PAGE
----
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Our society is obsessed with size. Real change will come only when we stop body shaming people for something that might be out of their control.
This month, we invited you, our readers, to participate in the writing contest sponsored by KAARYAH. You had to write a story either fiction/real, in response to the cue: “Beautiful in every size”.
Here is the first winning entry, by Gowri N Kishore. Gowri wins a gift voucher from KAARYAH worth Rs 2500. KAARYAH offers wardrobe solutions for all body types.
Check it out!
As a teenager, when I used to ride around town as my mom’s pillion rider, I would observe other women. Women walking around with shopping bags filled with groceries, haggling over the prices quoted by roadside sellers, shepherding over-excited kids out of the traffic, and climbing onto scooters and bikes… I would take in every detail, from their mismatched tops and bottoms to flashy footwear, and the number of fatty folds on their stomachs.
I would put my arm around my slim, attractive mom and say, “These women have really let themselves go! I’m glad you’re not like them…” And in my head, I would tell myself that I would never become like them, these poor women who had become old before their time, who looked fat and tired next to their still-handsome husbands.
From the books and magazines I’d read and the movies I’d watched, I knew what a beautiful figure looked like. In my head, I had this image of a slim, smartly-dressed young woman striding into a meeting room, getting admiring glances from everyone. That is who I wanted to be.
Sometime during the years that followed, the sharp edge of my criticism became dulled by the realization that not everyone puts on weight because they overeat or give up exercise. Some have medical issues. Others have borne children. Yet others are just the way they are, however much they push themselves to diet or work out.
But I? I have none of these reasons. I am not yet 30, have not been pregnant, have no medical conditions… yet I am today just like those women I once despised. My figure has lost its slimness. My face has become round, almost like an apple. I have to pick out clothes that don’t cling. And I have learned to joke about sucking in my tummy when I undress in front of my husband.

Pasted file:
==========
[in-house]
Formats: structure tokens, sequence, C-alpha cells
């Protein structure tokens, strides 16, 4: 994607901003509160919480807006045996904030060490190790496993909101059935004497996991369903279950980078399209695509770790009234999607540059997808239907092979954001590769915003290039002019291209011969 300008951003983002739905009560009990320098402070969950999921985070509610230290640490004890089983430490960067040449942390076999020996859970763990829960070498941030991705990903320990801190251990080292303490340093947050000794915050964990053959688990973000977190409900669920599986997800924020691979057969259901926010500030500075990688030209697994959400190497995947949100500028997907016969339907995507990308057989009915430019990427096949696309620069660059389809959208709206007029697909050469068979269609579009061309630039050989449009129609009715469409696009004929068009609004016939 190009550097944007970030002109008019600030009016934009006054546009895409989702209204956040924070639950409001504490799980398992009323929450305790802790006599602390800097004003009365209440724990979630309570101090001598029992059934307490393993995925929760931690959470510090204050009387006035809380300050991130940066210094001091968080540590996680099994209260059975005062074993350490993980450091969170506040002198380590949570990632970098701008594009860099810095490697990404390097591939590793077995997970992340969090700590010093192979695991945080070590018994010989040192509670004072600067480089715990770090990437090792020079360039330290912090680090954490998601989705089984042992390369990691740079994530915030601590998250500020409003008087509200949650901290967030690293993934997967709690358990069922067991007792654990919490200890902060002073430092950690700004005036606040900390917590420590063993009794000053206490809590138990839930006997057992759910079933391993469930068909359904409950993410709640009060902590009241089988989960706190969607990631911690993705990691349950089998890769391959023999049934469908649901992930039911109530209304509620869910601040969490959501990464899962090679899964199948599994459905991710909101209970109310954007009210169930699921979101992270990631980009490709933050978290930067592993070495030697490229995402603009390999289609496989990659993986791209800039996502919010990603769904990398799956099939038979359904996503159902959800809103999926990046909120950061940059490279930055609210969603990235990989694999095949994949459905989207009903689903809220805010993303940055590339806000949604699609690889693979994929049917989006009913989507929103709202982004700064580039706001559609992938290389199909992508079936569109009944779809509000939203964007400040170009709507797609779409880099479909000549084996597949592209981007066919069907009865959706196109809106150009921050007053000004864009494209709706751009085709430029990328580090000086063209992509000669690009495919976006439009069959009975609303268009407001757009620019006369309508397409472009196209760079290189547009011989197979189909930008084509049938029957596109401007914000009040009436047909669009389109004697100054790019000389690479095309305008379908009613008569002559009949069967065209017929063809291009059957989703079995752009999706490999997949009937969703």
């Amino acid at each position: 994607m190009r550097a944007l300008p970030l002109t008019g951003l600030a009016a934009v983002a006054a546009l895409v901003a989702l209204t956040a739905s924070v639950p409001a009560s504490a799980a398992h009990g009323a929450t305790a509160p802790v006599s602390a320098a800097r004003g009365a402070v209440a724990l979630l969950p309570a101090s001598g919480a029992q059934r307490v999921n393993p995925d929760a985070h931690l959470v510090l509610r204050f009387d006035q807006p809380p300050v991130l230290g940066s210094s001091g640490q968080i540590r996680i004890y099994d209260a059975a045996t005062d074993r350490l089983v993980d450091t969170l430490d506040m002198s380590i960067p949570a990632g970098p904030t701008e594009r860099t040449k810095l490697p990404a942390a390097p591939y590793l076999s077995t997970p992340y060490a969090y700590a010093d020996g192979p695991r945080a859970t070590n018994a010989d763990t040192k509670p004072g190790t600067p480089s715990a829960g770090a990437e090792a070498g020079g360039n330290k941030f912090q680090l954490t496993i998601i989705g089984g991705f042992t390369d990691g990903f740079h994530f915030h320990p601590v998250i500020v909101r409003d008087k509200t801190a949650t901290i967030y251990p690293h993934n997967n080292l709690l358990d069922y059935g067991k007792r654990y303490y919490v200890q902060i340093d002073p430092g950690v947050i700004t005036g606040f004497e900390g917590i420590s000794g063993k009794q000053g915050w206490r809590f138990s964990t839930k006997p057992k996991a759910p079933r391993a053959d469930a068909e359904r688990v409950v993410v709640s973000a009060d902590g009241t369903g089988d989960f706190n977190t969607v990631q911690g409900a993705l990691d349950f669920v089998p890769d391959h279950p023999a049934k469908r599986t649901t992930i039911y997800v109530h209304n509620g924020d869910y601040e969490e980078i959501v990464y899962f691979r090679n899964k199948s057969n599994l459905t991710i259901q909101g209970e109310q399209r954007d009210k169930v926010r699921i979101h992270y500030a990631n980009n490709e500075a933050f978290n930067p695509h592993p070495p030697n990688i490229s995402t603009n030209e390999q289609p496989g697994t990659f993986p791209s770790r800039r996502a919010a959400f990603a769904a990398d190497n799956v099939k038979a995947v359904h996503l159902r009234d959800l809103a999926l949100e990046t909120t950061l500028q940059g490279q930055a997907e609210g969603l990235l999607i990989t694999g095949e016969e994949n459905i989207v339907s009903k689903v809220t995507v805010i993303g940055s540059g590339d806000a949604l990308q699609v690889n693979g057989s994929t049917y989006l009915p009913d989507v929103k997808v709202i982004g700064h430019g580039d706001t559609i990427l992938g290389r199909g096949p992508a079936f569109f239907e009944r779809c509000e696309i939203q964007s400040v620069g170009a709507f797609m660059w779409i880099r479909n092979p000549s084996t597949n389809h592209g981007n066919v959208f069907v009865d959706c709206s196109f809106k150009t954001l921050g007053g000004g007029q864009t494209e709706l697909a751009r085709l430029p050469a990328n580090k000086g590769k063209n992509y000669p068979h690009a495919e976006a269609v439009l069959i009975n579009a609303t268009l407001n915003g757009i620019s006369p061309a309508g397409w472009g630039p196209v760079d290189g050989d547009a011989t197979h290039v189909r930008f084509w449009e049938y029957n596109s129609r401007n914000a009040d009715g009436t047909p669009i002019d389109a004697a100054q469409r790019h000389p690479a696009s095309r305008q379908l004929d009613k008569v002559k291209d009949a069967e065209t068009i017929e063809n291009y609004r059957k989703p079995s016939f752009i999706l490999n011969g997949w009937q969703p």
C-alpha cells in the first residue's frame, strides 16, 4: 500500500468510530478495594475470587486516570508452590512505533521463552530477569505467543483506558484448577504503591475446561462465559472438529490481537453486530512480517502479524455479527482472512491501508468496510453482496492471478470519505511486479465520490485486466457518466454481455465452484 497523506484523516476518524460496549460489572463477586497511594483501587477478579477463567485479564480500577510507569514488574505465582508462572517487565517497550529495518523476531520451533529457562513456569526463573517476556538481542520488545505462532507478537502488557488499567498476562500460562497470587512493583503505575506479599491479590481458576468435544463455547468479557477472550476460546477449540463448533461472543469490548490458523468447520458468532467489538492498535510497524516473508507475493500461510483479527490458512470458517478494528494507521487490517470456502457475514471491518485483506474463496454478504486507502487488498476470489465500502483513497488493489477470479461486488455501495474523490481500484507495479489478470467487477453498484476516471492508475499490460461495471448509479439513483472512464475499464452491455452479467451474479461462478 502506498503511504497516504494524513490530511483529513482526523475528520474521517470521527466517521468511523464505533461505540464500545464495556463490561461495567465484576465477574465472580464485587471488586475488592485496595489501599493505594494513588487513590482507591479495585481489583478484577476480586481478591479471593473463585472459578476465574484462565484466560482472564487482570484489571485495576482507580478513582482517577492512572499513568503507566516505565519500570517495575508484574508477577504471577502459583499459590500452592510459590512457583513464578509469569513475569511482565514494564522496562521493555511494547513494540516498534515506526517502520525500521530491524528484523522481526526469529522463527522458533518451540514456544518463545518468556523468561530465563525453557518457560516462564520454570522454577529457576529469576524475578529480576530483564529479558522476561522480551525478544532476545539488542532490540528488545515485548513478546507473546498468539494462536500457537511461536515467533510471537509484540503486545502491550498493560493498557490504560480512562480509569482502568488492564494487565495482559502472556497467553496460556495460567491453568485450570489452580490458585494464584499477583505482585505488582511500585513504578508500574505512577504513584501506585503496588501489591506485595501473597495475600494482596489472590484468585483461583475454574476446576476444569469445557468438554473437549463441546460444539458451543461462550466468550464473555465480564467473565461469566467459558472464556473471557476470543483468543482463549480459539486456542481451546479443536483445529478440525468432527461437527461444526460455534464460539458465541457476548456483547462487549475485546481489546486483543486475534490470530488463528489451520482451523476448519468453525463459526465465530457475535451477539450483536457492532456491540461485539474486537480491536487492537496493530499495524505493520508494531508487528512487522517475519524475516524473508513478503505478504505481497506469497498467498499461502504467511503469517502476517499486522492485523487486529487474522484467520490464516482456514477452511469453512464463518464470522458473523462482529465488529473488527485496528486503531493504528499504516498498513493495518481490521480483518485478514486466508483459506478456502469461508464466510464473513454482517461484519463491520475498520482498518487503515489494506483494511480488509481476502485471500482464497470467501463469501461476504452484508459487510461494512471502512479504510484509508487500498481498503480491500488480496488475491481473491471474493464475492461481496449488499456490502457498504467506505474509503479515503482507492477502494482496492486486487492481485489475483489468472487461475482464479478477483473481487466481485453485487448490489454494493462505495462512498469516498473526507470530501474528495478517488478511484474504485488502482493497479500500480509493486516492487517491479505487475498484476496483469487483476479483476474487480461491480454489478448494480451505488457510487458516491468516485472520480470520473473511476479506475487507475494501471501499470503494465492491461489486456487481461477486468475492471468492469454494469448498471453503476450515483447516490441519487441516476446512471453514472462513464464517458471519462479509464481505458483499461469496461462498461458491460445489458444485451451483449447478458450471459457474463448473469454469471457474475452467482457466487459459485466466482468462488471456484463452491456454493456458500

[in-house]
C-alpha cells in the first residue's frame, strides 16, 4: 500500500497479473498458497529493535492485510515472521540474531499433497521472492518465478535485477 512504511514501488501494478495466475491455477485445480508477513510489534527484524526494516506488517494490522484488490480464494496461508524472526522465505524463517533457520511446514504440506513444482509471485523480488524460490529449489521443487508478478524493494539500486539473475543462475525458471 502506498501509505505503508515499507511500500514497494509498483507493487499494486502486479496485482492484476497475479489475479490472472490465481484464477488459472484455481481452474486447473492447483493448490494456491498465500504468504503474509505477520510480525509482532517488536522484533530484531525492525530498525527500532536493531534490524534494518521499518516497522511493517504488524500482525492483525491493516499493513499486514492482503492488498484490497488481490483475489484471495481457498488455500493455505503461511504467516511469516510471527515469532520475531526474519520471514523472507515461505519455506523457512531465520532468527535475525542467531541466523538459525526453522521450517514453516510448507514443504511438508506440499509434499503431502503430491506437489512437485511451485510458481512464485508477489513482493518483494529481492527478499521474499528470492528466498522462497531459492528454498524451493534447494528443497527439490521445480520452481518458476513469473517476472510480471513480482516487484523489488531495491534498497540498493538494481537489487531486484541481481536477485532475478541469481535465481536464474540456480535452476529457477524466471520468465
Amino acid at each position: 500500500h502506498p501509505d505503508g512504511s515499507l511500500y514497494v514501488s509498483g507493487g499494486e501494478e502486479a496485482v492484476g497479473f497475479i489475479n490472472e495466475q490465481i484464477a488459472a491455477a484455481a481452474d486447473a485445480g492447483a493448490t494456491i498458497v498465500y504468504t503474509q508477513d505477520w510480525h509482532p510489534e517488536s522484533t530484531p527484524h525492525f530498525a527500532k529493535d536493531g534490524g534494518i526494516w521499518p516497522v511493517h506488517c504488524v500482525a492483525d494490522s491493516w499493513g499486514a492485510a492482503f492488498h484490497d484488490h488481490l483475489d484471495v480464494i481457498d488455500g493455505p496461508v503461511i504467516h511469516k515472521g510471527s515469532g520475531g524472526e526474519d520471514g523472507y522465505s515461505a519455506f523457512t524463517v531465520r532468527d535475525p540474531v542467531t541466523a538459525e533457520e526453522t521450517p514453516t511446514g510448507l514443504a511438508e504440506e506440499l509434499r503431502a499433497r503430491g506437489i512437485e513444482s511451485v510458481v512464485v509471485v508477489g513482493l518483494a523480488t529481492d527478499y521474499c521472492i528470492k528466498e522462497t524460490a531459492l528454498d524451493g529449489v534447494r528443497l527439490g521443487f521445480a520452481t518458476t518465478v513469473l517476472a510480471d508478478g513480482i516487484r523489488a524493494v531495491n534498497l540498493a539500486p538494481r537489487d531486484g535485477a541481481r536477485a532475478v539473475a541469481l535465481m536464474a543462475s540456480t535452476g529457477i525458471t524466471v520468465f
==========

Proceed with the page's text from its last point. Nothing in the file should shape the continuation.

“You are beautiful!” he tells me when I obsess over my waistline.
“But don’t you think I’m heavier than when we first met?”
“Just a wee bit… but I like you this way!” he says loyally.
Somehow, that doesn’t comfort me.
When I walk around malls or along the street, I continue to notice other women. But this time, I notice only slim shoulders and lean, willowy figures. I am acutely aware of judgmental glances in my direction, all the more perhaps because I was once one of them.
This obsession with size has become ingrained in our thinking. We, all of us, judge everyone else almost instantly on their appearance, consciously or unconsciously. I myself am both a victim and a perpetrator. Nobody told me “Size doesn’t matter!” when I was younger; they only complimented my figure. Nobody is telling me “Size doesn’t matter!” today; they merely advise me to start working out, before…
Every day, we come across articles that talk about body shaming and the liberation of women from the shackles of their body images. We Like and share these articles online, and debate them in our friend circles. But the real change will begin only when we stop casting envious glances at the slim figures of others, obsessing over weight reduction workouts and new diets, or googling the cost of liposuction in incognito mode.
One day very soon, we will wake up, get dressed, look at ourselves in the mirror and say happily, “I look good today!”
The real change will begin then.
Women’s Web and KAARYAH congratulate Gowri N Kishore on her win!
Image source: tummy folds by Shutterstock.
Writer. Editor. Content strategist. Lover of Bangalore, books, travel, the husband, and the dogs.
Very well written Gowri. We all have been through these cycles and I feel body shaming includes more than just size. As a teenager, I used think of my looks and how I wasn’t beautiful. How I could have gone under a knife but I didn’t and I am glad I am, who I am. My looks are my identity.
How I am over 30, not pregnant and 4 day a week yoga practitioner but still can’t lose weight. But that’s who I am and I feel as long as men and women love themselves and their appearances, body shaming will lose ground.
Congrats for the winning entry! You deserve this! 🙂
There is a wonderful book by Naomi Woolf called THE The Beauty Myth, which was banned in many countries including India because it dissected how an overwhelming beauty and fashion industry works at making women be critical and ashamed of their bodies and of the bodies of other women, leading to more and more costumers for new apparel,cosmetics, therapies and more. Your post reminded me of that Gowri. Very well expressed, every body is bound to change and youth is bound to fade, while being fit and happy is one thing setting unrealistic body goals is a mind game that we must avoid.Congrats !
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